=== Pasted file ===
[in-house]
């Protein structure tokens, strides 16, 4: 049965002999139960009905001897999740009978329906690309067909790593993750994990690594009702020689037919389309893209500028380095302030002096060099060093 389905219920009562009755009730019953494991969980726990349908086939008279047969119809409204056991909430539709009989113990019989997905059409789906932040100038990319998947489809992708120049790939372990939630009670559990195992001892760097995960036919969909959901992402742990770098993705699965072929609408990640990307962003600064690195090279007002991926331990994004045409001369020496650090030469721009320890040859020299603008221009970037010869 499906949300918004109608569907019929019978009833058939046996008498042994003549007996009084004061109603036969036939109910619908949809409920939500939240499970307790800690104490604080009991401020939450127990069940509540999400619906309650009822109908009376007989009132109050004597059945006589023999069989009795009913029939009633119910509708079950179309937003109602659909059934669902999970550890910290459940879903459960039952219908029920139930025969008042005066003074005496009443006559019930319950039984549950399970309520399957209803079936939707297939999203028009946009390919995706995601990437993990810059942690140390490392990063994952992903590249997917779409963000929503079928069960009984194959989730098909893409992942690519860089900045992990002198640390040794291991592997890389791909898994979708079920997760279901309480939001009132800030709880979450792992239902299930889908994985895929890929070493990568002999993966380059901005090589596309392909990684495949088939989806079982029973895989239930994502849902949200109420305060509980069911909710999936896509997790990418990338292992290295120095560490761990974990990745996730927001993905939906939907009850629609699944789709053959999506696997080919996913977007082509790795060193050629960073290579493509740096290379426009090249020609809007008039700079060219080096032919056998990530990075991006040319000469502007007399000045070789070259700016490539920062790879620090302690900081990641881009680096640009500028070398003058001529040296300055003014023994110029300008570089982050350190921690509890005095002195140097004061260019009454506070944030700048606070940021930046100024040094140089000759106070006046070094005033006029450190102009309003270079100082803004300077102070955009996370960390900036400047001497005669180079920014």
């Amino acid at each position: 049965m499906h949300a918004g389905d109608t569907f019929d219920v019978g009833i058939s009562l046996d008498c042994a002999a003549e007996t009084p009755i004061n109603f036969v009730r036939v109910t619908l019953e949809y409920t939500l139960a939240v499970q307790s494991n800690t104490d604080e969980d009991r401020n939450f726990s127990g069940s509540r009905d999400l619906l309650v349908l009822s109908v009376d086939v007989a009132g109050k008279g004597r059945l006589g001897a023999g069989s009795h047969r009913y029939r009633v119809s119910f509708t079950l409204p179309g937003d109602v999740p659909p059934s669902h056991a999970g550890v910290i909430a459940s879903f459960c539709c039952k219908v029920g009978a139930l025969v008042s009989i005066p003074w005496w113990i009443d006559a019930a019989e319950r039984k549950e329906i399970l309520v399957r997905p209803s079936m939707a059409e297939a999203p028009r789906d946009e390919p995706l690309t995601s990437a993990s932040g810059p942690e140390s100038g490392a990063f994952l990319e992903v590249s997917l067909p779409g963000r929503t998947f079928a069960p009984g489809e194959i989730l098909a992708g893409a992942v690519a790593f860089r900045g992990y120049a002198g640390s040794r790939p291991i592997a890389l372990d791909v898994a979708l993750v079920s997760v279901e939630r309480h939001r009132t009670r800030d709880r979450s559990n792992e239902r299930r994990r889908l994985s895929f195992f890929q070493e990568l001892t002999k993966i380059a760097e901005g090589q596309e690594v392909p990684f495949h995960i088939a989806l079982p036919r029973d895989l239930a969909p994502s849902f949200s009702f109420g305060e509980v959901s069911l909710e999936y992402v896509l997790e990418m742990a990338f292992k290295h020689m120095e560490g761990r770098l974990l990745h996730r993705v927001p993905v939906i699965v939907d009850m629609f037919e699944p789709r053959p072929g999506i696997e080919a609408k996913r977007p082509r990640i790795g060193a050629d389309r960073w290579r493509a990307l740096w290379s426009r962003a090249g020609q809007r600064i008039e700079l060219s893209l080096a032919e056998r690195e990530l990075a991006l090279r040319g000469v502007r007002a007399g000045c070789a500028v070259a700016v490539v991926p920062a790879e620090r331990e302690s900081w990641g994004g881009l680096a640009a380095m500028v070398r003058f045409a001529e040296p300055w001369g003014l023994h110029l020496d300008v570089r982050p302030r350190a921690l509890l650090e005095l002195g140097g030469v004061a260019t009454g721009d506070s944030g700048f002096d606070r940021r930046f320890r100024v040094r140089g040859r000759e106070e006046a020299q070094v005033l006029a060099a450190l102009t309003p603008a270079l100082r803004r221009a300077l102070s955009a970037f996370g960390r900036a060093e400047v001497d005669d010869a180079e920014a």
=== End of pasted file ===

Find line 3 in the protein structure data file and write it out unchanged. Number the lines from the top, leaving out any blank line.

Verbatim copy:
């Amino acid at each position: 049965m499906h949300a918004g389905d109608t569907f019929d219920v019978g009833i058939s009562l046996d008498c042994a002999a003549e007996t009084p009755i004061n109603f036969v009730r036939v109910t619908l019953e949809y409920t939500l139960a939240v499970q307790s494991n800690t104490d604080e969980d009991r401020n939450f726990s127990g069940s509540r009905d999400l619906l309650v349908l009822s109908v009376d086939v007989a009132g109050k008279g004597r059945l006589g001897a023999g069989s009795h047969r009913y029939r009633v119809s119910f509708t079950l409204p179309g937003d109602v999740p659909p059934s669902h056991a999970g550890v910290i909430a459940s879903f459960c539709c039952k219908v029920g009978a139930l025969v008042s009989i005066p003074w005496w113990i009443d006559a019930a019989e319950r039984k549950e329906i399970l309520v399957r997905p209803s079936m939707a059409e297939a999203p028009r789906d946009e390919p995706l690309t995601s990437a993990s932040g810059p942690e140390s100038g490392a990063f994952l990319e992903v590249s997917l067909p779409g963000r929503t998947f079928a069960p009984g489809e194959i989730l098909a992708g893409a992942v690519a790593f860089r900045g992990y120049a002198g640390s040794r790939p291991i592997a890389l372990d791909v898994a979708l993750v079920s997760v279901e939630r309480h939001r009132t009670r800030d709880r979450s559990n792992e239902r299930r994990r889908l994985s895929f195992f890929q070493e990568l001892t002999k993966i380059a760097e901005g090589q596309e690594v392909p990684f495949h995960i088939a989806l079982p036919r029973d895989l239930a969909p994502s849902f949200s009702f109420g305060e509980v959901s069911l909710e999936y992402v896509l997790e990418m742990a990338f292992k290295h020689m120095e560490g761990r770098l974990l990745h996730r993705v927001p993905v939906i699965v939907d009850m629609f037919e699944p789709r053959p072929g999506i696997e080919a609408k996913r977007p082509r990640i790795g060193a050629d389309r960073w290579r493509a990307l740096w290379s426009r962003a090249g020609q809007r600064i008039e700079l060219s893209l080096a032919e056998r690195e990530l990075a991006l090279r040319g000469v502007r007002a007399g000045c070789a500028v070259a700016v490539v991926p920062a790879e620090r331990e302690s900081w990641g994004g881009l680096a640009a380095m500028v070398r003058f045409a001529e040296p300055w001369g003014l023994h110029l020496d300008v570089r982050p302030r350190a921690l509890l650090e005095l002195g140097g030469v004061a260019t009454g721009d506070s944030g700048f002096d606070r940021r930046f320890r100024v040094r140089g040859r000759e106070e006046a020299q070094v005033l006029a060099a450190l102009t309003p603008a270079l100082r803004r221009a300077l102070s955009a970037f996370g960390r900036a060093e400047v001497d005669d010869a180079e920014a």